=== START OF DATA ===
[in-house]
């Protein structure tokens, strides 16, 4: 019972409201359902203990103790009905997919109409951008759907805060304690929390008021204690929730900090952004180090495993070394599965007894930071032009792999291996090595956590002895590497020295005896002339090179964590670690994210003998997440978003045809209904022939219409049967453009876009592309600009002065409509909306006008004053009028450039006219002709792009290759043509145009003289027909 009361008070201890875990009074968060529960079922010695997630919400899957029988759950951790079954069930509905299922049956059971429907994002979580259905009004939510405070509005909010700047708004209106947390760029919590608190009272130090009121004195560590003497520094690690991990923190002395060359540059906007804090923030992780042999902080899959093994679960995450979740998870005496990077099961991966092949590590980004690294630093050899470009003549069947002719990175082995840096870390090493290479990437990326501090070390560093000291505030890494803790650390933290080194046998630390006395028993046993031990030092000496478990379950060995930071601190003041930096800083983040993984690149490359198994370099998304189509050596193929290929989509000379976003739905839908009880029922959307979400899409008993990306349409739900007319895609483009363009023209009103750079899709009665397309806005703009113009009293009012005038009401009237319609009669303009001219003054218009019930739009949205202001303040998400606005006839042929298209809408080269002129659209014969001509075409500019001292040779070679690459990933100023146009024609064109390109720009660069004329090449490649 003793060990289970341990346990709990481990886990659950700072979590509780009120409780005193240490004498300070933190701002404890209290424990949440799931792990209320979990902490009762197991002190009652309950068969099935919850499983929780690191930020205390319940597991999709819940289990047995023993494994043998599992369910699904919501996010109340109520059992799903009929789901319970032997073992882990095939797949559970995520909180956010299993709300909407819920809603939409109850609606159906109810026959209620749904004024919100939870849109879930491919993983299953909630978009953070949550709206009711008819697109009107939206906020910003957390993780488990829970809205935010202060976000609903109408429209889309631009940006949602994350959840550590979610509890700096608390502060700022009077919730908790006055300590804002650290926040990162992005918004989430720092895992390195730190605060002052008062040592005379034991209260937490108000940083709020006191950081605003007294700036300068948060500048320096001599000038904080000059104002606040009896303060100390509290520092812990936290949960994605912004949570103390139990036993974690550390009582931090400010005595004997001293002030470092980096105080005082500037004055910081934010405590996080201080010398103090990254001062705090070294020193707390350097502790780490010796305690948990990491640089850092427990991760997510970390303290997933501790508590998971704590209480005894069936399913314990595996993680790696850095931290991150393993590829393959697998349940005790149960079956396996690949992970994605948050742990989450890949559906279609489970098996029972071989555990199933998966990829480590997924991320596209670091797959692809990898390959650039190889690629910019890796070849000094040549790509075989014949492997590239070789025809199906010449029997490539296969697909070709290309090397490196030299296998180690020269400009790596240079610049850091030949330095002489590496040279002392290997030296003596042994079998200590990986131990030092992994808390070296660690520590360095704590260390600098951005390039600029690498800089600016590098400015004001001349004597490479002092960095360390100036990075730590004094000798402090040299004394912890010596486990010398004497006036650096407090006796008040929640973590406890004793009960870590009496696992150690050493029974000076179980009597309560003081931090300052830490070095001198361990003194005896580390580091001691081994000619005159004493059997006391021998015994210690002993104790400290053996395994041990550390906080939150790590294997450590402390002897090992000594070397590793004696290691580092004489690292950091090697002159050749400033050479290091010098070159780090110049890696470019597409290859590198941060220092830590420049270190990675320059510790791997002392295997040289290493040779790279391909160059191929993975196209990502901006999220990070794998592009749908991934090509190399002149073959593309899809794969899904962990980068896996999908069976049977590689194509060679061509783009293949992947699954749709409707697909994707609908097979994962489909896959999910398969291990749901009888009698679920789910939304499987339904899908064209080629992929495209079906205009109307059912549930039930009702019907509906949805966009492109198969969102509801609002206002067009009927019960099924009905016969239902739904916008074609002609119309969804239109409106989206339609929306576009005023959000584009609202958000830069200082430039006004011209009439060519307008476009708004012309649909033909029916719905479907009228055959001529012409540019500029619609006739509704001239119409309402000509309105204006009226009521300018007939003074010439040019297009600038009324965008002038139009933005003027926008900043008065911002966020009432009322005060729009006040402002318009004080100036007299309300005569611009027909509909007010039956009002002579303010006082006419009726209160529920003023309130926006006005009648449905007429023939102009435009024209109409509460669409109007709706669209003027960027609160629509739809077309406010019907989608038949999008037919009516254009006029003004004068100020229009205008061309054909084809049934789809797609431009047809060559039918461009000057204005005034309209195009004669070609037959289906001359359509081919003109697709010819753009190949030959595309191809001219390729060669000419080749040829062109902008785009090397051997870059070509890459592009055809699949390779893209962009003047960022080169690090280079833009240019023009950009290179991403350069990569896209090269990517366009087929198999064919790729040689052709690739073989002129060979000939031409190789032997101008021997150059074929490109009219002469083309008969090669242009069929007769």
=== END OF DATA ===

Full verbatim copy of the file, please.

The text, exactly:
[in-house]
């Protein structure tokens, strides 16, 4: 019972409201359902203990103790009905997919109409951008759907805060304690929390008021204690929730900090952004180090495993070394599965007894930071032009792999291996090595956590002895590497020295005896002339090179964590670690994210003998997440978003045809209904022939219409049967453009876009592309600009002065409509909306006008004053009028450039006219002709792009290759043509145009003289027909 009361008070201890875990009074968060529960079922010695997630919400899957029988759950951790079954069930509905299922049956059971429907994002979580259905009004939510405070509005909010700047708004209106947390760029919590608190009272130090009121004195560590003497520094690690991990923190002395060359540059906007804090923030992780042999902080899959093994679960995450979740998870005496990077099961991966092949590590980004690294630093050899470009003549069947002719990175082995840096870390090493290479990437990326501090070390560093000291505030890494803790650390933290080194046998630390006395028993046993031990030092000496478990379950060995930071601190003041930096800083983040993984690149490359198994370099998304189509050596193929290929989509000379976003739905839908009880029922959307979400899409008993990306349409739900007319895609483009363009023209009103750079899709009665397309806005703009113009009293009012005038009401009237319609009669303009001219003054218009019930739009949205202001303040998400606005006839042929298209809408080269002129659209014969001509075409500019001292040779070679690459990933100023146009024609064109390109720009660069004329090449490649 003793060990289970341990346990709990481990886990659950700072979590509780009120409780005193240490004498300070933190701002404890209290424990949440799931792990209320979990902490009762197991002190009652309950068969099935919850499983929780690191930020205390319940597991999709819940289990047995023993494994043998599992369910699904919501996010109340109520059992799903009929789901319970032997073992882990095939797949559970995520909180956010299993709300909407819920809603939409109850609606159906109810026959209620749904004024919100939870849109879930491919993983299953909630978009953070949550709206009711008819697109009107939206906020910003957390993780488990829970809205935010202060976000609903109408429209889309631009940006949602994350959840550590979610509890700096608390502060700022009077919730908790006055300590804002650290926040990162992005918004989430720092895992390195730190605060002052008062040592005379034991209260937490108000940083709020006191950081605003007294700036300068948060500048320096001599000038904080000059104002606040009896303060100390509290520092812990936290949960994605912004949570103390139990036993974690550390009582931090400010005595004997001293002030470092980096105080005082500037004055910081934010405590996080201080010398103090990254001062705090070294020193707390350097502790780490010796305690948990990491640089850092427990991760997510970390303290997933501790508590998971704590209480005894069936399913314990595996993680790696850095931290991150393993590829393959697998349940005790149960079956396996690949992970994605948050742990989450890949559906279609489970098996029972071989555990199933998966990829480590997924991320596209670091797959692809990898390959650039190889690629910019890796070849000094040549790509075989014949492997590239070789025809199906010449029997490539296969697909070709290309090397490196030299296998180690020269400009790596240079610049850091030949330095002489590496040279002392290997030296003596042994079998200590990986131990030092992994808390070296660690520590360095704590260390600098951005390039600029690498800089600016590098400015004001001349004597490479002092960095360390100036990075730590004094000798402090040299004394912890010596486990010398004497006036650096407090006796008040929640973590406890004793009960870590009496696992150690050493029974000076179980009597309560003081931090300052830490070095001198361990003194005896580390580091001691081994000619005159004493059997006391021998015994210690002993104790400290053996395994041990550390906080939150790590294997450590402390002897090992000594070397590793004696290691580092004489690292950091090697002159050749400033050479290091010098070159780090110049890696470019597409290859590198941060220092830590420049270190990675320059510790791997002392295997040289290493040779790279391909160059191929993975196209990502901006999220990070794998592009749908991934090509190399002149073959593309899809794969899904962990980068896996999908069976049977590689194509060679061509783009293949992947699954749709409707697909994707609908097979994962489909896959999910398969291990749901009888009698679920789910939304499987339904899908064209080629992929495209079906205009109307059912549930039930009702019907509906949805966009492109198969969102509801609002206002067009009927019960099924009905016969239902739904916008074609002609119309969804239109409106989206339609929306576009005023959000584009609202958000830069200082430039006004011209009439060519307008476009708004012309649909033909029916719905479907009228055959001529012409540019500029619609006739509704001239119409309402000509309105204006009226009521300018007939003074010439040019297009600038009324965008002038139009933005003027926008900043008065911002966020009432009322005060729009006040402002318009004080100036007299309300005569611009027909509909007010039956009002002579303010006082006419009726209160529920003023309130926006006005009648449905007429023939102009435009024209109409509460669409109007709706669209003027960027609160629509739809077309406010019907989608038949999008037919009516254009006029003004004068100020229009205008061309054909084809049934789809797609431009047809060559039918461009000057204005005034309209195009004669070609037959289906001359359509081919003109697709010819753009190949030959595309191809001219390729060669000419080749040829062109902008785009090397051997870059070509890459592009055809699949390779893209962009003047960022080169690090280079833009240019023009950009290179991403350069990569896209090269990517366009087929198999064919790729040689052709690739073989002129060979000939031409190789032997101008021997150059074929490109009219002469083309008969090669242009069929007769």